Women who suffer from migraines may have a higher risk of preeclampsia and other pregnancy complications, a new study suggests. Black women have the highest age-adjusted prevalence of preeclampsia (12.4%) compared with Hispanic (8.2%) and white women (7.1%), according to John Hopkins Medicine.
The researchers looked at more than 30,000 pregnancies in about 19,000 women over a 20-year period.
“Roughly 20% of women of childbearing age experience migraine, but the impact of migraine on pregnancy outcomes has not been well understood,” says study author Alexandra Purdue-Smithe. She is an associate epidemiologist at Brigham and Women’s Hospital in Boston.
“Our large prospective study found links between migraine and pregnancy complications that could help inform doctors and women with migraine of potential risks they should be aware of,” Purdue-Smithe said in a news release from the American Academy of Neurology.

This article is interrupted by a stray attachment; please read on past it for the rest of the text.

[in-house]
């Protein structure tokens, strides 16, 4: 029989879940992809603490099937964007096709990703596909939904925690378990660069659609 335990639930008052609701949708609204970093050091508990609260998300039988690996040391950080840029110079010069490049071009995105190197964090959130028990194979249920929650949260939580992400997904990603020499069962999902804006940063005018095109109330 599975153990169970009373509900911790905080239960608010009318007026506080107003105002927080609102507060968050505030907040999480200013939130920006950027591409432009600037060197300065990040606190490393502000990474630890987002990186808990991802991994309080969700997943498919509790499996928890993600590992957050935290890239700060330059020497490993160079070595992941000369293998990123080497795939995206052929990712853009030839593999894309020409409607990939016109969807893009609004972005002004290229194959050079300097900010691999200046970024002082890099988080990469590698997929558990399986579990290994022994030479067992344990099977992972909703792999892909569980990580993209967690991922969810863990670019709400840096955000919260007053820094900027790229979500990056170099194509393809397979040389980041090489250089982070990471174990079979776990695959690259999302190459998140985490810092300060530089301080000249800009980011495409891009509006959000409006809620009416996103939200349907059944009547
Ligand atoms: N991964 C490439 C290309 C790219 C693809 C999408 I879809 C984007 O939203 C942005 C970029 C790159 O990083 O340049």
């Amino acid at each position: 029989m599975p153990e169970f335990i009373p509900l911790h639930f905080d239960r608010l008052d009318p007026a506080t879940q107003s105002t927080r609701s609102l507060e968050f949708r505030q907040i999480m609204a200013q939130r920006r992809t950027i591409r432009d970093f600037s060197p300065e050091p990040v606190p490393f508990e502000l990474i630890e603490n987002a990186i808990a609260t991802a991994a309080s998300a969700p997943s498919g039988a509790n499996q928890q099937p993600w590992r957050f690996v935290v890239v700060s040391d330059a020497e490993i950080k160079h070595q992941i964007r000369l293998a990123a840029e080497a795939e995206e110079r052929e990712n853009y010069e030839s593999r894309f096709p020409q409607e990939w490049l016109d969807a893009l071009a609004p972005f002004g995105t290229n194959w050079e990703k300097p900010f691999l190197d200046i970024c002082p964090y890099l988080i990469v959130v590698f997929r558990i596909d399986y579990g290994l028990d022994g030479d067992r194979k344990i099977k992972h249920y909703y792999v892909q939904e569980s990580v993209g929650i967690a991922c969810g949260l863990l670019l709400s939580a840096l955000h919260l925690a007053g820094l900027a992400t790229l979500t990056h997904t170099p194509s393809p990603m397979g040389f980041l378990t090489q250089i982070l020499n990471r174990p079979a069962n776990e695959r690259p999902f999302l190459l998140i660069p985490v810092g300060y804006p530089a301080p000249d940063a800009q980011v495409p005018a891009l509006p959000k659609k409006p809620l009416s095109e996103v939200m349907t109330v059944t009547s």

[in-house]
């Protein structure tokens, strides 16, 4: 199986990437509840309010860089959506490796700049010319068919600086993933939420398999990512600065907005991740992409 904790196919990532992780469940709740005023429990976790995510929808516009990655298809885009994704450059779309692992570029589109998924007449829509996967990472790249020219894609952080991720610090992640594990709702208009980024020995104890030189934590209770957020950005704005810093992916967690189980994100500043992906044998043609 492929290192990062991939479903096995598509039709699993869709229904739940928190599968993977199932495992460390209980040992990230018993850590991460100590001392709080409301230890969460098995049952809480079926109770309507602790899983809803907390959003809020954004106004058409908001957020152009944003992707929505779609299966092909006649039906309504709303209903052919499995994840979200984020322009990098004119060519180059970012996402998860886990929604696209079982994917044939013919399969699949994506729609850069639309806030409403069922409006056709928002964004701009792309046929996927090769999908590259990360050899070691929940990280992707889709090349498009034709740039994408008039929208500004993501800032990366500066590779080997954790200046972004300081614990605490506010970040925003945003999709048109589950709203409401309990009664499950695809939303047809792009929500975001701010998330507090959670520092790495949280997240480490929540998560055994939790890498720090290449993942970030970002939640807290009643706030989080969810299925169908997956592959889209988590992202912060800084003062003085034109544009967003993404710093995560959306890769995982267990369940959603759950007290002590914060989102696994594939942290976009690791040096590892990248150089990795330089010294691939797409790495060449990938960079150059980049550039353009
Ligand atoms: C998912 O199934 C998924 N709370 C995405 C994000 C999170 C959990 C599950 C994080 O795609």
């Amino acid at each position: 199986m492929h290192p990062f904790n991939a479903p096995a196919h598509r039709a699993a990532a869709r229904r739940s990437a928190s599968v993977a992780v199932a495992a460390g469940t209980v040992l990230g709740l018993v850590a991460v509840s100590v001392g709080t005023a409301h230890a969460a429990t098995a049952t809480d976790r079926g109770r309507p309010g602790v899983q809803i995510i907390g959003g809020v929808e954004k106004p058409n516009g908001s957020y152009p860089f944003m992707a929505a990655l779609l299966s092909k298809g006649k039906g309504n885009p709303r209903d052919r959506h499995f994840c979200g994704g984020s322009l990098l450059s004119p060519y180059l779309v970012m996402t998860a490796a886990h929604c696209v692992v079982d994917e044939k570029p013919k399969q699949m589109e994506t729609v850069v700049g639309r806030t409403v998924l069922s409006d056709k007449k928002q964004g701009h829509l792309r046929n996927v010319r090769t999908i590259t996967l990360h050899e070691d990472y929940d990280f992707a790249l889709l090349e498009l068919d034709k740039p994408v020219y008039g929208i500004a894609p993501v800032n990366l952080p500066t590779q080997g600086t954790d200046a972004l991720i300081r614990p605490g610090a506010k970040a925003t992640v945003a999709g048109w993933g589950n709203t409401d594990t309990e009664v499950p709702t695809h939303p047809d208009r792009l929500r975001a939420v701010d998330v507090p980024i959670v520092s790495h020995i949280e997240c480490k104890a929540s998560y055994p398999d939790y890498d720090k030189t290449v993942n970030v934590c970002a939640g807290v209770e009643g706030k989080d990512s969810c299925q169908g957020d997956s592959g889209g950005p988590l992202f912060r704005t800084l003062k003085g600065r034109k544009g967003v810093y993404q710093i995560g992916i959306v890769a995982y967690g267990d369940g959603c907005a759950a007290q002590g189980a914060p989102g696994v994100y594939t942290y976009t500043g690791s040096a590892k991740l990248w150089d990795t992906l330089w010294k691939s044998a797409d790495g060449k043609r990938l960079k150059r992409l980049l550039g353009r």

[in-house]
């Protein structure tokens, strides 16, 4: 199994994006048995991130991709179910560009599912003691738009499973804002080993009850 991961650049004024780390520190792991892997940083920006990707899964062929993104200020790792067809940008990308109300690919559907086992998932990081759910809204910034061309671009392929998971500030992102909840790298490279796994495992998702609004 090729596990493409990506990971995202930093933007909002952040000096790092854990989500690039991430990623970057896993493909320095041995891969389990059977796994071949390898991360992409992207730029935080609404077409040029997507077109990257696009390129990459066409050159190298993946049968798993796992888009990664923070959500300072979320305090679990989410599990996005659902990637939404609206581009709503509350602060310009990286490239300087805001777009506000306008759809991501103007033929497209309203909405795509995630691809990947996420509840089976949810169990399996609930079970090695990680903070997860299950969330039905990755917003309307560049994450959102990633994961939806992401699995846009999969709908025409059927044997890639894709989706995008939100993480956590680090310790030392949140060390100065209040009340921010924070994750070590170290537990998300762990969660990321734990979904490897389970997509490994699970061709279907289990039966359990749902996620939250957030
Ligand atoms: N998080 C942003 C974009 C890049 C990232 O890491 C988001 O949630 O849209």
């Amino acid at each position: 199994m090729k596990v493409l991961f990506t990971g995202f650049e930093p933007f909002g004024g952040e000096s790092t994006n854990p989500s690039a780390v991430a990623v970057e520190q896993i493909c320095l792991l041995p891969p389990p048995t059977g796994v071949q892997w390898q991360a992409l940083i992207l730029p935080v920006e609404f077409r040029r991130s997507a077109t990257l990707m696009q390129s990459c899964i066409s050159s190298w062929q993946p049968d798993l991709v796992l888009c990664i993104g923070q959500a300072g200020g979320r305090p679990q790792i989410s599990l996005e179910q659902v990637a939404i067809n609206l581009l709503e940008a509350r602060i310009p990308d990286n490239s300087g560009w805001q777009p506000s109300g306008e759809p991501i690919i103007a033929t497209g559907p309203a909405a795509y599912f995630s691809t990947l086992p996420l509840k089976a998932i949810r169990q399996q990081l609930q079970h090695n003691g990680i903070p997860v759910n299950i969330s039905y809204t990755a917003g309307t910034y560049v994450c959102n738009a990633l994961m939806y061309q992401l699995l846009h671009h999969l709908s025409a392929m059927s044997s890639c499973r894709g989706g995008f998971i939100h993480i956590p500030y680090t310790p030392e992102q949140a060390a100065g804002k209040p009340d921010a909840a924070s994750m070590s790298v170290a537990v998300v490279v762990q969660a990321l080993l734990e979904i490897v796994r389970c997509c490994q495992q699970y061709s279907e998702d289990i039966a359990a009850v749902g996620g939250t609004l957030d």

What the study shows
For the study, her team assessed rates of complications such as preterm delivery, gestational diabetes and high blood pressure, low birth weight and preeclampsia, a complication marked by high blood pressure and signs of damage to other organ systems. It threatens the life of both mother and baby.
After adjusting for age, obesity and other factors that could affect the risk of pregnancy complications, the researchers found that women with migraine had a 17% higher risk of preterm delivery, a 28% higher risk of gestational high blood pressure and a 40% higher risk of preeclampsia than women without migraine.
Among migraine sufferers, 10% had preterm delivery, 7% had gestational high blood pressure and 6% had preeclampsia. Rates were 8%, 5% and 3%, respectively, among women without migraine, the investigators found.
The risk of preeclampsia was much higher among women who had migraine with aura, in which visual disturbances (such as flashing lights)